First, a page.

And still, God calls us to love. God calls us to live in right relationship with God and with each other. God asks us to let go of the things that have held us back from loving one another and others around us.
We can find ourselves in this story as Jonah – unwilling to recognize the depth of God’s mercy and its extension to those who seem most unworthy.
Or we can find ourselves in this story as the Ninevahites – recognizing the very depths of our own mistakes and sins and longing for the better news, the good news, of redemption.
Either way – here’s the rest of the story – God is slow to anger, gracious and compassionate, abounding in love. And in every instance, you can find that God waiting with open arms for you.

As we have been doing every week in this series, I will remind you of what it looks like to say that the love of God is found in every page of Scripture. Follow along on your sheets and whenever I point at you say whatever is bolded on your page:
What does it mean to say God loves?
God loved us enough to create us, to form us from the dust.
God loved us enough to let us fail, to let us choose our own way over God’s – to let us chain ourselves to sin and defeat and heartbreak and sorrow and death.
God loved us enough to provide a rescue, a way back: through wanderers, murderers, adulterers, defaulters, promise-breakers, foreigners, strangers, and lovers.
God loved us enough to show us mothers, judges, kings, and prophets who loved and spoke for God and kept reminding us of the promise of redemption
God loved us enough to show us how evil and wrong continually mess things up and how obedience to God fosters holiness and bestows blessing
God loved us enough to send us Jesus, the only begotten Son of God, to preach and live peace, grace, hope, joy, and love.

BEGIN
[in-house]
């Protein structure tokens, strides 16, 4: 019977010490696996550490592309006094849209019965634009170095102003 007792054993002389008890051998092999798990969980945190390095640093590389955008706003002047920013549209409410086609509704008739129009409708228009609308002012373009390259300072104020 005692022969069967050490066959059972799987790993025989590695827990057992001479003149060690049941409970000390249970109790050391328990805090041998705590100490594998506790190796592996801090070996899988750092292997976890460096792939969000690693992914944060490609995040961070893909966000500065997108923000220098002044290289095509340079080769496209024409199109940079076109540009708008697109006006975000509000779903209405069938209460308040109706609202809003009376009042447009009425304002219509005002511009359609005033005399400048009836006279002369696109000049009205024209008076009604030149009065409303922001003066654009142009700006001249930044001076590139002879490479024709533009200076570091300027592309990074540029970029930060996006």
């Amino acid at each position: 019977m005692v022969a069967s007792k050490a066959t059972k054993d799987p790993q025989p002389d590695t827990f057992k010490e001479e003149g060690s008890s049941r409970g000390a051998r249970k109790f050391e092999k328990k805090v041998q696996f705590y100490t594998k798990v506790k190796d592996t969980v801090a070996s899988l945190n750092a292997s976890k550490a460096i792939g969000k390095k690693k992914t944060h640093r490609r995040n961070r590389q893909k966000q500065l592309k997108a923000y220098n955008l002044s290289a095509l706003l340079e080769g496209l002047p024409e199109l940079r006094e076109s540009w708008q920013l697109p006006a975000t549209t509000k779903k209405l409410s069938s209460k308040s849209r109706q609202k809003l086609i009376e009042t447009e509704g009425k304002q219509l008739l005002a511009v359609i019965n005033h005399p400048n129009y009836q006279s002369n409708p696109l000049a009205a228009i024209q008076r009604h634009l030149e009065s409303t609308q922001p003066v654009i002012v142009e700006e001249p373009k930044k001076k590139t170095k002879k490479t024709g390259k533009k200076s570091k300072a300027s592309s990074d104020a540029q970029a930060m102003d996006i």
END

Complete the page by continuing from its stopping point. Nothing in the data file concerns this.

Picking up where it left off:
God loved us enough to see Jesus rejected, to see him die, to see him buried.
God loved us enough to raise Jesus from the dead and send the Holy Spirit to remind us of all we have in him and empower us to live like Jesus.
God loves us enough to want us to live like Jesus – an abundant life infused with all the fruit of the Spirit, redeemed, free, loved.
God loves us enough to still let us choose our own destiny.
God loves us enough to promise the hope of forever, of resurrection from the dead, and final judgement.
God loved us enough, God loves us enough, God will always love us enough.
For God so loved the world…
God loves you.
God wants you to know it. God wants you to live in it.
God wants you to be able to love others because you know you are loved.
God’s love is expressed to us every week, most tangibly, as we gather at this table: The Son who died and yet lives, gave everything so we could know the depth of God’s love.
So, Come. Drink the wine. Eat the bread. Know you ARE loved.
God loves you. Go, love the world with him.

John 3:16
For God so loved the world that he gave his only son, that who ever believes in him should not perish but have everlasting life
Obadiah
--
Let us pray:
Hide me behind your cross, Lord Jesus. Articulate the Father’s heart through my voice and let the Holy Spirit breathe new life to us, opening our ears to hear the message of God. Amen